But 2100 years ago – was it quiet back then? Probably not, actually – because Bethlehem had thousands of visitors there for the census. There were so many people there were no more rooms available in the guest houses. And of course there were always Roman soldiers around, with their swords and their armor.  And in the middle of all this a young couple arrives, with the woman clearly in labor – and quickly the midwives gather, and they clear a spot near the manger, and the baby is born and cries out, and all that doesn’t happen quietly either.

Back then, just like it is today, the world is in darkness and confusion and there is no peace.

But on the hillsides around Bethlehem it was quiet.  There were sheep on the hills and shepherds to look after them.  Far from the crowds of the city, peaceful among the tall grass and olive trees, the men watched over their flocks.

All of a sudden the peace of the night was shattered when a heavenly being appeared! The Bible never tells us exactly what angels look like, but going by how people reacted to them – they must look a bit fierce.  In the Bible, whenever an angel appears, people tremble, or fall to their knees, or sometimes faint dead away. So the first word out of the angel’s mouth is “Fear not!” Don’t be afraid. And something in the way the angel speaks gives courage to those who hear.

I think the angel’s word to us tonight is also “Fear not”.  Fear not, in the darkness. Fear not, in these violent times. Why?  Because…

“I bring you good news of great joy, which will be for all the people.”

Great joy. Joy is a word we hardly ever use any more, except at Christmas-time.  I think we may be in danger of losing the meaning of the word. Joy is not just happiness or pleasure – in fact some have said that happiness and pleasure are cheap imitations of joy.  The dictionary says joy is ‘felicity, bliss, delight’ – but it goes even beyond that.

The psalmist says in Psalm 30, “weeping may tarry for the night, but joy comes in the morning.” (Ps. 30:5)  Joy can be found in that moment when our spirits soar beyond themselves, and we lose ourselves in the moment.  Joy takes us outside ourselves.  C.S. Lewis says “Joy is the serious business of heaven.”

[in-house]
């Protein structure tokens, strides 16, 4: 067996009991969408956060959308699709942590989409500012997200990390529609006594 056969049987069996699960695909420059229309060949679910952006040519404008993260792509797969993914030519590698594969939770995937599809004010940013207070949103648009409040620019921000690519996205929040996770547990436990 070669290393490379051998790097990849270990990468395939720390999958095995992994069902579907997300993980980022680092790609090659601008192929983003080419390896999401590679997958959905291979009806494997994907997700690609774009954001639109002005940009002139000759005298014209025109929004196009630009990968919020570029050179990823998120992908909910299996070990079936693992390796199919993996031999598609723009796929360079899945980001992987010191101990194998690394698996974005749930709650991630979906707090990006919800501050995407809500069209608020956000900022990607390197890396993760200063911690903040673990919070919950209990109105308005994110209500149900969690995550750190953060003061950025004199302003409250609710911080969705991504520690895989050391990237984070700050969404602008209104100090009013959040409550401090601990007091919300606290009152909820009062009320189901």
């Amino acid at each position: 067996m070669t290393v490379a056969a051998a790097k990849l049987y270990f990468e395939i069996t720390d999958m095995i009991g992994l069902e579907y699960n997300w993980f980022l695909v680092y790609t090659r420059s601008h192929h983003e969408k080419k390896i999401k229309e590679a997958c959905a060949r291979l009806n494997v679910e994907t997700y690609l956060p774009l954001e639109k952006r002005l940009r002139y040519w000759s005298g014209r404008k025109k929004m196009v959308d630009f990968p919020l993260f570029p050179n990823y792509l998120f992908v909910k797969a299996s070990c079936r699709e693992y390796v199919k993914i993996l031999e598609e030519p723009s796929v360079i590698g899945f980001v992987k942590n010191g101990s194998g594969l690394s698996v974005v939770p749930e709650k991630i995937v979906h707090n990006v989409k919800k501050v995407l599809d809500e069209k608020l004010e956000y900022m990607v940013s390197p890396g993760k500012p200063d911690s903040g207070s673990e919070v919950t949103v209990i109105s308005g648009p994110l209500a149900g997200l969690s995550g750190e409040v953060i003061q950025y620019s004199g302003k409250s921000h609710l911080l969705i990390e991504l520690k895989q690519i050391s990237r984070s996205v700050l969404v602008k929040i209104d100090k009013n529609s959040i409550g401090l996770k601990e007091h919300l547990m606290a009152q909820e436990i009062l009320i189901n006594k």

This joy, the angel says, will be for all people. Not just the ones in charge. Not just the rich and privileged. All people.

And the angel continues: “To you is born this day in the City of David a savior, who the Messiah, the Lord.”

God’s promises, given by Abraham and Moses and David and Isaiah and all the prophets, have been fulfilled tonight. Christ is here – in Bethlehem – the anointed one, the Promised One – the Lord and ruler over all.

“And suddenly there was with the angel a multitude of the heavenly host” – that is, thousands of angels, rank on rank, almost like heaven’s military.  So there’s this multitude of the heavenly host – singing – “Glory to God in the highest heaven, and on earth, peace among those whom he favors.”  God is above all, greater than anything, more important than anything, more majestic than anything. And this child will bring peace between God and God’s people – by conquering sin and death and giving us holiness and life. Praise be to God!

When the angels went away the shepherds did the only thing they could do: they set out for Bethlehem, and they found Mary and Joseph, and the baby, lying in a manger. And they told Mary and Joseph what the angel said.  And then they went out and told the rest of the city what the angel said. They got the city so excited that rumors of what they said even reached the palace in Jerusalem, which troubled King Herod – but that’s another story for another day.  For that night, the shepherds shared their story, then returned to their flocks rejoicing and praising God for all they had seen and heard.

O Little Town of Bethlehem concludes with these words:

“So God imparts to human hearts / the blessings of his heaven
No ear may hear his coming; but in this world of sin
Where meek souls will receive him / still, the dear Christ enters in.”

We give gifts to each other at Christmas, in honor and in memory of the greatest gift ever given to us, on Christmas night.  And to this day, where gentle souls and open hearts make Jesus welcome, Jesus enters in, and lives with us forever.

This is the message of Christmas, and the call of Christmas.  Will we set aside all the rushing and busyness? Will we set aside the TV and the newspaper and the Facebook feed – and simply receive Jesus into our hearts?  Receive him as savior, because he will save his people from sin and death – and receive him as Lord, because he is the greatest power in the universe and the ultimate authority.

“Where meek souls will receive him, still the dear Christ enters in.”  This is my prayer for all of us tonight.

❤ Merry Christmas ❤

 

Preached at Carnegie United Methodist Church, Christmas Eve, 2017